Although titled 'T.S. Eliot', the video's reader is Michael Gough, a British actor whose imdb CV fails to show an appearance on one or some episodes of The Loretta Young Show in the 1950s where I remember Loretta featuring him as an honored player.
He's had a very durable career, and I do remember him in some of the horror films shown on his list and also in the more somber or sinister roles he's otherwise done.
Here he voices Eliot's 'Prufrock', a modern fool for love, a model of dull despair, of loneliness, a manipulee in the sophisticated hands of sexual puppetry, ripe for risible gossip, a man deadened to the prospect of anything but ironic response to his outreach.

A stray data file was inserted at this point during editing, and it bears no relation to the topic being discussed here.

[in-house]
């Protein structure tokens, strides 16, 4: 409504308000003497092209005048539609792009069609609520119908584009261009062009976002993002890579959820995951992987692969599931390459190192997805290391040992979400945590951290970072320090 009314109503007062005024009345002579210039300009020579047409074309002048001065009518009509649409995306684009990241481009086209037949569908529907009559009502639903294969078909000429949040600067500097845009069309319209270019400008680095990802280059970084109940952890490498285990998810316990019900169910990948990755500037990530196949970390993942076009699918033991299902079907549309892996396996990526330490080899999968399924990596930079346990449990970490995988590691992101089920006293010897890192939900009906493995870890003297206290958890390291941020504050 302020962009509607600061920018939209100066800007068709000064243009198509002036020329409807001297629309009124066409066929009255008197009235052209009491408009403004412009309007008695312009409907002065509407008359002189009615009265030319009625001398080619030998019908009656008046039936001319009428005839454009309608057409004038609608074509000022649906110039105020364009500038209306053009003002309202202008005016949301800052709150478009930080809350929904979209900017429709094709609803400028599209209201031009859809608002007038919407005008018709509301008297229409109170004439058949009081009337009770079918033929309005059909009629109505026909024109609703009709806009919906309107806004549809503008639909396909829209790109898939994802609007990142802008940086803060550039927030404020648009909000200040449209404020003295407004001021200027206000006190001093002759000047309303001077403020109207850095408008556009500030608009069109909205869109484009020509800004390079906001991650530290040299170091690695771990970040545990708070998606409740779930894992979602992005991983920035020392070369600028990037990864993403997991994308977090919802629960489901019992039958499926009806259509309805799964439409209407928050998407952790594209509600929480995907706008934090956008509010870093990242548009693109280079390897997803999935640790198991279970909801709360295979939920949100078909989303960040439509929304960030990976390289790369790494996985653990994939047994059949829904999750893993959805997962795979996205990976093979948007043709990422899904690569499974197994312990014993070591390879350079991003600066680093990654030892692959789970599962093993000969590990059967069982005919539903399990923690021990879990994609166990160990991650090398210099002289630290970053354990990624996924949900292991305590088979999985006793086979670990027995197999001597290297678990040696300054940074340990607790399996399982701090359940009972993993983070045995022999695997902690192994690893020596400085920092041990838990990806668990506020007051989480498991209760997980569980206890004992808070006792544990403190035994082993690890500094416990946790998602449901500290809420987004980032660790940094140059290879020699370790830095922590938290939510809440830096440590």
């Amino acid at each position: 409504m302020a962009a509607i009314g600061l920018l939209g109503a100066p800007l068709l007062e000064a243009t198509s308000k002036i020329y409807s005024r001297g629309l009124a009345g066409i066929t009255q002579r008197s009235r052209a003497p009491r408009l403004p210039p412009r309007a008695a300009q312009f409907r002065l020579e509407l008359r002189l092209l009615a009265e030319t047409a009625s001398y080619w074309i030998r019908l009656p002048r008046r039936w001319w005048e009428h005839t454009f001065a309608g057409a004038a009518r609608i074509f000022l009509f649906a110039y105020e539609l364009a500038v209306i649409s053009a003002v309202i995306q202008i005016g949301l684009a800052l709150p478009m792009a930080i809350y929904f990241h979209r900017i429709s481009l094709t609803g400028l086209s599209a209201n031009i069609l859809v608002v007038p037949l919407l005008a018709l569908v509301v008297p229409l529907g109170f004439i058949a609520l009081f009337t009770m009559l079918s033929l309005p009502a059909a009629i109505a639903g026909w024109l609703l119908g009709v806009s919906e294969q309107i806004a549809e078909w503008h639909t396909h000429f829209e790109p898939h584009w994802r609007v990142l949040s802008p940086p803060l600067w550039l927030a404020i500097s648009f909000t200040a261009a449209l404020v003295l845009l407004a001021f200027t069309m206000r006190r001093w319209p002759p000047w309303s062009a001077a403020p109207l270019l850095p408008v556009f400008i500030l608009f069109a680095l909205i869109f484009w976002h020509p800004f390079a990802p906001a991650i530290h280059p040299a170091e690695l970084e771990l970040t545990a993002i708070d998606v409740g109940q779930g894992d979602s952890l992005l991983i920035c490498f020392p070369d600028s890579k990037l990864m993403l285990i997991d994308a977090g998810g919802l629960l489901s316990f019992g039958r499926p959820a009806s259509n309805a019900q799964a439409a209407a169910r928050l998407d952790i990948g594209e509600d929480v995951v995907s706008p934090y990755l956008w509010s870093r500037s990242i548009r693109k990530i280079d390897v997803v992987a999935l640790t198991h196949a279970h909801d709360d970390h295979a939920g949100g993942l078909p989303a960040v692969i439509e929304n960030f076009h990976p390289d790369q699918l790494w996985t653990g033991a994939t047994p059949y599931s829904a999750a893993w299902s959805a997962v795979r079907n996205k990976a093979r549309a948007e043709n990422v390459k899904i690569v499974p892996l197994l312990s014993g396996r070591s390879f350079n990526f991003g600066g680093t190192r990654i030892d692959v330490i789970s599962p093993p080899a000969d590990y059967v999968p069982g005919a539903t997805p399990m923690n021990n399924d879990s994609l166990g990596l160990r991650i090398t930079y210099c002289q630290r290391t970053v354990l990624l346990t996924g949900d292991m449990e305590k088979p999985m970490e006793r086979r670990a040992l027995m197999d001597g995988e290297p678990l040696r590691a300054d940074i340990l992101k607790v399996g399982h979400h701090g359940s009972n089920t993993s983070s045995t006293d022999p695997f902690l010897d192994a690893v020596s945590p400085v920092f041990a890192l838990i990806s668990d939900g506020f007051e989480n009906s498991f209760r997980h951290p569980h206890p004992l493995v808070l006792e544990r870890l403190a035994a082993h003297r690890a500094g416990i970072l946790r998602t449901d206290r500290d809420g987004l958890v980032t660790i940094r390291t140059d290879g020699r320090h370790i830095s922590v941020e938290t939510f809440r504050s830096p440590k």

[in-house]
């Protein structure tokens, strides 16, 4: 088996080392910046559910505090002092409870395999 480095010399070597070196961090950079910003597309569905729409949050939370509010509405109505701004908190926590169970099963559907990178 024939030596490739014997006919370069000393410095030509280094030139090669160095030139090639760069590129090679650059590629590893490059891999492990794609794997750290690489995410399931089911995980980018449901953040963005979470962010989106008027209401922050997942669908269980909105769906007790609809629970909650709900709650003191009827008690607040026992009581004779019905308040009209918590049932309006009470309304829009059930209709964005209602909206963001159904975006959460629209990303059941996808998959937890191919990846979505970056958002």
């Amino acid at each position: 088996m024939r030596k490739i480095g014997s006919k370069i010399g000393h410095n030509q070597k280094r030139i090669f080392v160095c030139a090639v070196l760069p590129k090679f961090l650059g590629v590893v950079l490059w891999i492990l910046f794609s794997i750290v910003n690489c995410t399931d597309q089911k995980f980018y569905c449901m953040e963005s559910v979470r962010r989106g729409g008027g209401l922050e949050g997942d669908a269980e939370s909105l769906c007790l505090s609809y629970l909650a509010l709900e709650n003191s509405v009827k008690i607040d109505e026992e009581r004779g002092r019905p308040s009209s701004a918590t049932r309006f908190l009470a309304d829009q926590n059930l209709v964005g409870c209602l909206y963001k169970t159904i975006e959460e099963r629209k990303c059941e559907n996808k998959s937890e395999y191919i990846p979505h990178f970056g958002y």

When a trained British actor -- Gough, in this instance -- recites that which is -- though memorable on the page, in the mind's ear -- depressing, it is the high delivery that carries the poetry to us. Consonants crackle and pop and kick. Vowels open abysses and squeeze to a shriek. All that within a classical containment.
Americans. I'm one. We do not have this music. Our English can be welcoming or plain-spoken or hushed or rowdy or sincere; it can have brute poetry -- at its best, for example, in David Mamet. Southerners come close to the lyricism: Tennessee Williams, Capote, and (his greatness!) William Faulkner.
Americans. I'm one. We do not have this music. It's in our basic culture to despise aristocracy. Try as British working class heroes might, in their closer resentment, want to make His Lordship or Her Ladyship kiss their own Arses, these mates are still rooted more directly to Shakespeare, his modeling of great mankind, than they may be comfortable to admit.
His breath. Shakespeare's breath.